COI closure will fragment Government comms


COI closure will fragment Government comms

The decision to abolish the Central Office of Information has been condemned by the union representing information professionals in government.

Prospect said the decision put 400 staff at risk of redundancy was in complete breach of the Government’s declared policy of promoting shared services across central and local Government. There was also no consultation or warning to staff.

Cabinet Office minister Francis Maude today announced that COI would be wound down as part of a new governance structure. Staff based at the Hercules House HQ in London look set to bear the brunt of jobs losses or will transfer to other departments.

A number of marketing hubs will be created to provide services to groups of departments. On behalf of information officers, executives, designers, researchers and other COI staff, Prospect General Secretary Paul Noon said:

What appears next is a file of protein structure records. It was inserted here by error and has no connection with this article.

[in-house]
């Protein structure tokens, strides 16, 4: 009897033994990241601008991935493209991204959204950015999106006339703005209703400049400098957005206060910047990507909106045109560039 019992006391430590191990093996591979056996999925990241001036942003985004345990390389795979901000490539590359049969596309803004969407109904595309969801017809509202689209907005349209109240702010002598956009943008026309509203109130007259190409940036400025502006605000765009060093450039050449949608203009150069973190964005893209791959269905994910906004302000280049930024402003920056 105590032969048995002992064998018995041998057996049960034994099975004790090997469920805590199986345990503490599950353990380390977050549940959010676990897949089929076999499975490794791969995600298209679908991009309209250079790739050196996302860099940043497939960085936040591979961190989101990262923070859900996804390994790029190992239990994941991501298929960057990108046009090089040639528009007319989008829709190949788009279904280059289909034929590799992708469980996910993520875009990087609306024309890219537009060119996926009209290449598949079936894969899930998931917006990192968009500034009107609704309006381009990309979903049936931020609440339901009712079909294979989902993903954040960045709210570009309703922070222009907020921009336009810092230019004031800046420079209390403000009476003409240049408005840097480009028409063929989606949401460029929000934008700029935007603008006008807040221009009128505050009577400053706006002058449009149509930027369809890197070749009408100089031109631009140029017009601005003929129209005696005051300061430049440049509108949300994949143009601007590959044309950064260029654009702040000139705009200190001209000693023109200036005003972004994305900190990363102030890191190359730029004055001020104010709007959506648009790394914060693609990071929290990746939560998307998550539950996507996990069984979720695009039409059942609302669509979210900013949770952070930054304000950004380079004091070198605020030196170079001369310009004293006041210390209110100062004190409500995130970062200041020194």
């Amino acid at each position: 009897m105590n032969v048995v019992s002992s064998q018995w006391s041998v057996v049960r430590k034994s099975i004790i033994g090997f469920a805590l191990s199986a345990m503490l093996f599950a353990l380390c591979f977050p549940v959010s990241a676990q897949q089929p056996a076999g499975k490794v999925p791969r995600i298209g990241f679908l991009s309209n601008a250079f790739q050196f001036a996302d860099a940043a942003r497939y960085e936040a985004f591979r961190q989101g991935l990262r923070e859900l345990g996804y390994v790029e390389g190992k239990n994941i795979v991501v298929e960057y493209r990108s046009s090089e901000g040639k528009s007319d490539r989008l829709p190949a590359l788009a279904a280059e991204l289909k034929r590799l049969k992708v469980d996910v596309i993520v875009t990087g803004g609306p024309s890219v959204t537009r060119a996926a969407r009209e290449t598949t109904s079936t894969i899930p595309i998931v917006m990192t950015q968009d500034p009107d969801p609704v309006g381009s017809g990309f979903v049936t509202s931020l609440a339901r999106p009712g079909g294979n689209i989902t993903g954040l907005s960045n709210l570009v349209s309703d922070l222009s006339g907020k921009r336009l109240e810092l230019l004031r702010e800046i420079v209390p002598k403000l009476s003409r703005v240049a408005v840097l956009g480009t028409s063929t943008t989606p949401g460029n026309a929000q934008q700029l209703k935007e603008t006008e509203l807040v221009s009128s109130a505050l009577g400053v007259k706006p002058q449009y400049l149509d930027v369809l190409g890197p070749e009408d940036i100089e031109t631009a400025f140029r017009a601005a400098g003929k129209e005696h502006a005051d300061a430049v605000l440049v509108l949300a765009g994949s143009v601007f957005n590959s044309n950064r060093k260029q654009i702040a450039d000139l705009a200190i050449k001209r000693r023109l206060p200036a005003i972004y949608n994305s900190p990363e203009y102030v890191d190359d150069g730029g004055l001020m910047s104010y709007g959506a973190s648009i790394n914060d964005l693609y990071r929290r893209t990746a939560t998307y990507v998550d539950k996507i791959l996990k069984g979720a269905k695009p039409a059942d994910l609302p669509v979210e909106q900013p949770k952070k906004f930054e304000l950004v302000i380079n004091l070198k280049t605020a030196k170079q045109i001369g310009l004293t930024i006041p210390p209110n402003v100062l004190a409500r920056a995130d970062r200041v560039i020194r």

“Staff are shocked and devastated. This has come completely out of the blue. Across government, ministers are centralising finance, HR and procurement in order to save money and cut duplication. At COI a shared service that has worked well and is respected by the industry in which it operates is about to be chopped into little pieces. It makes no sense at all.”

The decision follows a review in March by the former permanent secretary for government communications, Matt Tee. He recommended replacing COI with a new communications centre and a 15% cut in the government’s total communications staff of 6,848 employees. This would save £50m from COI’s £329m staffing budget.

Most of the job losses will be among marketing staff, whose numbers are already being cut from 3,233 to 1,940 by the Government’s spending review.From 2012, a much-reduced communications delivery board will be based in the Cabinet Office for which jobs are already being advertised, said Noon. Last year COI made 270 staff redundant in a major restructuring exercise, work which now appears to have been “a complete waste of time,” he added.

Far from saving money, Noon warned: “The cuts to COI will leave most government communications in the hands of media agencies who are certain to be more expensive than in-house professionals.”

COI has run many successful advertising campaigns for government on issues such as drink driving, seatbelts, HIV-AIDS, 5-a-day and bird flu. It has offices in Birmingham, Bristol, Cambridge, Cardiff, Edinburgh, Leeds, Manchester, Newcastle, Nottingham and Plymouth.